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Jurist Fears Effects of Budget Cuts on Courts

The state's chief justice tells Legislature that civil and family law services will suffer and that more courthouses may close.

March 26, 2003|Evan Halper and Carl Ingram | Times Staff Writers

SACRAMENTO — California's chief jurist on Tuesday became the latest top official to warn of devastating effects from budget cuts proposed by Gov. Gray Davis, as the nonpartisan legislative analyst spelled out just how hard services would be hit by a Republican plan that calls for even more.

Chief Justice Ronald George told lawmakers that the governor's proposed $134 million in judicial budget cuts could close the courthouse doors to poor families and children, as well as civil litigants.

George made the comments in his annual "state of the judiciary" speech to the Legislature as lawmakers seek to solve a budget shortfall of as much as $35 billion over the next 16 months.

"Every type of civil and family law case will be affected negatively if budget cuts dig deeper into the heart of our justice system," he said.

The cuts proposed by Davis for next year would be added to $154.5 million in reductions already made in the current fiscal year, according to court officials.

As examples, George said two "full service" courthouses in Riverside County have been closed and will soon deal only with small claims, traffic and eviction cases. He reported that night court operations in Orange County have been reduced from weekly to monthly sessions and that some court employees in Los Angeles County have received layoff notices as officials consider shuttering several courthouses.

He warned that citizens already have been denied services from family law information centers that guide victims of domestic violence through the judicial system.

On a recent day, he said, the busy Los Angeles County family law center handled 91 cases, but had to reject 16 others, including a woman whose child was not returned after a visit with its father. As a result, she failed to get an emergency order directing that the child be sent home.

In the civil system, he said, virtually every type of service is "under scrutiny and in danger of reduction or elimination ... and the burden falls on the public, which increasingly cannot obtain needed services in a timely fashion."

On Monday, Supt. of Public Instruction Jack O'Connell also called on lawmakers to reject $963 million of the cuts Davis proposed to K-12 schools, and raise taxes instead. Atty. Gen. Bill Lockyer warned that the elimination of a $3-million witness protection program could result in more murders.

Officials for the Davis administration say the cuts in their plan are part of a "balanced approach" to bring California back into the black. They note that Republicans are already opposed to the $8.3 billion in new taxes the governor is calling for, so trying to balance the budget with more taxes and fewer cuts does not appear politically viable.

A hearing Tuesday of the Senate Budget Committee reinforced that point. Republicans continued to push for a budget plan that attempts to close the shortfall without tax increases. The plan would balance the budget over two years, and require an additional cut of at least 7% to government services on top of what Davis is proposing.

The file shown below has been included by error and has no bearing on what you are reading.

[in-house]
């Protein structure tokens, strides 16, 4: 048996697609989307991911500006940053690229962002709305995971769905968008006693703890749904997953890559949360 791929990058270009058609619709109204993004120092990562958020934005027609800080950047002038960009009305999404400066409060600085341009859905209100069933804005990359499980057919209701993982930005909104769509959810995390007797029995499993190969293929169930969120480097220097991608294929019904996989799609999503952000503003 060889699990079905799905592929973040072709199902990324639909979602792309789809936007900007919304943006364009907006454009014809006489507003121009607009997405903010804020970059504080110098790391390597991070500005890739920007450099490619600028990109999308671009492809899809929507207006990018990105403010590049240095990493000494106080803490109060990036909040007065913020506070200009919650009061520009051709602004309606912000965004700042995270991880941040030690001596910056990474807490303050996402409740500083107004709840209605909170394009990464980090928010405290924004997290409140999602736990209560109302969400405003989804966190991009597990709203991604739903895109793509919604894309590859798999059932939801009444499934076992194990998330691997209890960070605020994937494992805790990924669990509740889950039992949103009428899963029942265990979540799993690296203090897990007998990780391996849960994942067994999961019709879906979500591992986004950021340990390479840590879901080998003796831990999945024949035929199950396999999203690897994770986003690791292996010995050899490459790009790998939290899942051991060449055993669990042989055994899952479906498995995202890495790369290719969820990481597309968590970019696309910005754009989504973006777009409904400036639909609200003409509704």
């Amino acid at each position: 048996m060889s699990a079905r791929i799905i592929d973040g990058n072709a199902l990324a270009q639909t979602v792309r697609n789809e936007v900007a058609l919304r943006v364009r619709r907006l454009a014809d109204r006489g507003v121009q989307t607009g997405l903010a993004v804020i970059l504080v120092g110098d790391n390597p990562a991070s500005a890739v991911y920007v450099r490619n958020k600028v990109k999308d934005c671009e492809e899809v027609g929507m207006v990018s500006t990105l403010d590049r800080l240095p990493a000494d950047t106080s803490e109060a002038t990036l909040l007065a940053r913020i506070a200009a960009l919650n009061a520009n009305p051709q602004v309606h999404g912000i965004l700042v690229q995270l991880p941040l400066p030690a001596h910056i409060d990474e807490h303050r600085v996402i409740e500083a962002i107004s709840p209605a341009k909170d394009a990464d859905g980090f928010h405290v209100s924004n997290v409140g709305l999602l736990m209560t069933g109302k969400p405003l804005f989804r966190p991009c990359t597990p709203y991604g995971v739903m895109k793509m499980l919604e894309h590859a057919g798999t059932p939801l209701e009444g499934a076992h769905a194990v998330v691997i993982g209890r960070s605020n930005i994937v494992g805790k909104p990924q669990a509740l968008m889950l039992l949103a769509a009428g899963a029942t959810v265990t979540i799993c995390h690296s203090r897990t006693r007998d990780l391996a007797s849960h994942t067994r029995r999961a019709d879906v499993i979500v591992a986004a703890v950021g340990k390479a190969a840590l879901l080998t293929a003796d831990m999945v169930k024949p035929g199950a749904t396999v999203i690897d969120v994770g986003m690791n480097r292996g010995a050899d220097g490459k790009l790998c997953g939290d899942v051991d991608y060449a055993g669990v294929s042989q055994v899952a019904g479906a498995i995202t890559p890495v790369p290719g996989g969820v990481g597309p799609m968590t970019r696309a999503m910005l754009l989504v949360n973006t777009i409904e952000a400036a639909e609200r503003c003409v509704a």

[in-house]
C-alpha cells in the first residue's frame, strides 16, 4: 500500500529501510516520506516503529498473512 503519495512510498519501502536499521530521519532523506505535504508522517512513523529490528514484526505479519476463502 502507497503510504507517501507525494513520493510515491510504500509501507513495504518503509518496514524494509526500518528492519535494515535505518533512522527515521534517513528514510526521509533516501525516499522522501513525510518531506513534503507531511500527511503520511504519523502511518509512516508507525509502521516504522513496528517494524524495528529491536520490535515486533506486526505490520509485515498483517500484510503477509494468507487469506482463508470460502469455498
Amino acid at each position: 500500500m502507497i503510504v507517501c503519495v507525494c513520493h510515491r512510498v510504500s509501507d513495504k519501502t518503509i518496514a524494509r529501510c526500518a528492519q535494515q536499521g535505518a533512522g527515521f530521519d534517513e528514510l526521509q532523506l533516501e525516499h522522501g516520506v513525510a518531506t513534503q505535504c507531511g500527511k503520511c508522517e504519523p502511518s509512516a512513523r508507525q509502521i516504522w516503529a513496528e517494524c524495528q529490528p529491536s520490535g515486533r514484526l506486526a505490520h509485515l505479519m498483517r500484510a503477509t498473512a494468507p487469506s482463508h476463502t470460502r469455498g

The hearing was more evidence that a budget agreement continues to elude the Legislature as the June constitutional deadline for reaching one approaches.

In a report to the committee, Legislative Analyst Elizabeth G. Hill confirmed that the GOP plan would hit all government services hard. She said it could result in $2 billion in cuts to education above the already steep $5.2 billion proposed by Davis, as well as a suspension of Proposition 98, which guarantees minimum funding to K-12 schools.

The plan could also force $1.5 billion more to be cut from health and social services programs beyond what Davis has proposed, Hill said. The governor's plan has already met fierce resistance in that area because it will result in the loss of health insurance for 500,000 low-income Californians.

Hill said the GOP plan would also cut a total of $400 million from the University of California and California State University systems. Democrats point out that that could mean not admitting any freshmen for as much as a year.

The Department of Corrections, according to Hill, could take a $350-million cut under the GOP plan.

Lawmakers became testy at times as Democrats tried to show that balancing the budget without new taxes would devastate services, and Republicans argued that raising more taxes would only weaken the economy.

"The governor asked us if we didn't like his budget to come up with a plan, and we have done that," said Senate Republican Leader Jim Brulte of Rancho Cucamonga. "We're putting this budget on the table to meet people halfway."

Sen. Jack Scott (D-Altadena) tried to get Brulte to acknowledge that the GOP budget plan would require a suspension of Proposition 98 funding guarantees to education, forcing 29,000 teacher layoffs.

Brulte suggested that it may be possible to make the reductions some other way, and said that suspending Proposition 98 "is the last place I would like to go."

"I think your wishes would really not be significant," Scott said, adding that the cuts in the Republican plan are so deep that they would be impossible to make without suspending education funding.

Brulte shot back in frustration: "You know, senator, the unfortunate thing is we have a $36-billion deficit because my wishes haven't counted for anything for the last three years."

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